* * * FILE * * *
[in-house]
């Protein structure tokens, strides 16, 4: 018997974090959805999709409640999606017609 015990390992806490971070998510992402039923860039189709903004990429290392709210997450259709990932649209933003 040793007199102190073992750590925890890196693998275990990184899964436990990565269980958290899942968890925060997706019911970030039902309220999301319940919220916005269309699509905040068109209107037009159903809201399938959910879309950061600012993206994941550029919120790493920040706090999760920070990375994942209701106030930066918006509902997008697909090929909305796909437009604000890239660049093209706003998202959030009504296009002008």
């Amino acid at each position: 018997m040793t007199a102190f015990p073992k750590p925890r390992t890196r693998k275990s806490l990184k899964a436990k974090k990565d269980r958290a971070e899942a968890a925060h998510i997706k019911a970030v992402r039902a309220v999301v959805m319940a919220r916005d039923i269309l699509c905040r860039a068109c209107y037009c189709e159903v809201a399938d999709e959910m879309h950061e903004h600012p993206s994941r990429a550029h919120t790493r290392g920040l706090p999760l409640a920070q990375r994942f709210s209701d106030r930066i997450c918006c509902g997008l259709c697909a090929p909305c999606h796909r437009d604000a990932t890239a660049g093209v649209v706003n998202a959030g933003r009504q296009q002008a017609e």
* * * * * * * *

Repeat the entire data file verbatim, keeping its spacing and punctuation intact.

[in-house]
């Protein structure tokens, strides 16, 4: 018997974090959805999709409640999606017609 015990390992806490971070998510992402039923860039189709903004990429290392709210997450259709990932649209933003 040793007199102190073992750590925890890196693998275990990184899964436990990565269980958290899942968890925060997706019911970030039902309220999301319940919220916005269309699509905040068109209107037009159903809201399938959910879309950061600012993206994941550029919120790493920040706090999760920070990375994942209701106030930066918006509902997008697909090929909305796909437009604000890239660049093209706003998202959030009504296009002008």
């Amino acid at each position: 018997m040793t007199a102190f015990p073992k750590p925890r390992t890196r693998k275990s806490l990184k899964a436990k974090k990565d269980r958290a971070e899942a968890a925060h998510i997706k019911a970030v992402r039902a309220v999301v959805m319940a919220r916005d039923i269309l699509c905040r860039a068109c209107y037009c189709e159903v809201a399938d999709e959910m879309h950061e903004h600012p993206s994941r990429a550029h919120t790493r290392g920040l706090p999760l409640a920070q990375r994942f709210s209701d106030r930066i997450c918006c509902g997008l259709c697909a090929p909305c999606h796909r437009d604000a990932t890239a660049g093209v649209v706003n998202a959030g933003r009504q296009q002008a017609e």